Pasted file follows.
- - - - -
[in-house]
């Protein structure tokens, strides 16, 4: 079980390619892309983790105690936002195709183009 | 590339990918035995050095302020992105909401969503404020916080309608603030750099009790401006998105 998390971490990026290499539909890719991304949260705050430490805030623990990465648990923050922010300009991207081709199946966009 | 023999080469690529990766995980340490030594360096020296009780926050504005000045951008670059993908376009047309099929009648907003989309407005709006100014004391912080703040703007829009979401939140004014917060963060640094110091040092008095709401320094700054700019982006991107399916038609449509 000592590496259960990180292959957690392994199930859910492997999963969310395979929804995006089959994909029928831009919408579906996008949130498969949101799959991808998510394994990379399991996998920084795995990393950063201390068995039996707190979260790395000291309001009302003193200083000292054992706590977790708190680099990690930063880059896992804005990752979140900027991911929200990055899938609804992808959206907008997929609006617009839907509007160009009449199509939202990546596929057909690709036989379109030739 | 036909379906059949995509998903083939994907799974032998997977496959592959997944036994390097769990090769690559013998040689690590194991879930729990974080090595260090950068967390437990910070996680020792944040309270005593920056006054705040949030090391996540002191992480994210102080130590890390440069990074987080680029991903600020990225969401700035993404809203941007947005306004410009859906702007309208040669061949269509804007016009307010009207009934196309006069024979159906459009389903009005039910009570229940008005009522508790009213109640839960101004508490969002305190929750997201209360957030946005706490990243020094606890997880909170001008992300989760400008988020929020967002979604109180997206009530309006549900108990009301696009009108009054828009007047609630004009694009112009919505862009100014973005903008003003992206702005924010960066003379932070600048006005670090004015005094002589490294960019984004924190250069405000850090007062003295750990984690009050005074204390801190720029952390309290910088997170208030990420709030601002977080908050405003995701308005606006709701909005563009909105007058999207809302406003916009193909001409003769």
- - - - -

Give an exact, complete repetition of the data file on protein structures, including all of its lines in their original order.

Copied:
[in-house]
């Protein structure tokens, strides 16, 4: 079980390619892309983790105690936002195709183009 | 590339990918035995050095302020992105909401969503404020916080309608603030750099009790401006998105 998390971490990026290499539909890719991304949260705050430490805030623990990465648990923050922010300009991207081709199946966009 | 023999080469690529990766995980340490030594360096020296009780926050504005000045951008670059993908376009047309099929009648907003989309407005709006100014004391912080703040703007829009979401939140004014917060963060640094110091040092008095709401320094700054700019982006991107399916038609449509 000592590496259960990180292959957690392994199930859910492997999963969310395979929804995006089959994909029928831009919408579906996008949130498969949101799959991808998510394994990379399991996998920084795995990393950063201390068995039996707190979260790395000291309001009302003193200083000292054992706590977790708190680099990690930063880059896992804005990752979140900027991911929200990055899938609804992808959206907008997929609006617009839907509007160009009449199509939202990546596929057909690709036989379109030739 | 036909379906059949995509998903083939994907799974032998997977496959592959997944036994390097769990090769690559013998040689690590194991879930729990974080090595260090950068967390437990910070996680020792944040309270005593920056006054705040949030090391996540002191992480994210102080130590890390440069990074987080680029991903600020990225969401700035993404809203941007947005306004410009859906702007309208040669061949269509804007016009307010009207009934196309006069024979159906459009389903009005039910009570229940008005009522508790009213109640839960101004508490969002305190929750997201209360957030946005706490990243020094606890997880909170001008992300989760400008988020929020967002979604109180997206009530309006549900108990009301696009009108009054828009007047609630004009694009112009919505862009100014973005903008003003992206702005924010960066003379932070600048006005670090004015005094002589490294960019984004924190250069405000850090007062003295750990984690009050005074204390801190720029952390309290910088997170208030990420709030601002977080908050405003995701308005606006709701909005563009909105007058999207809302406003916009193909001409003769």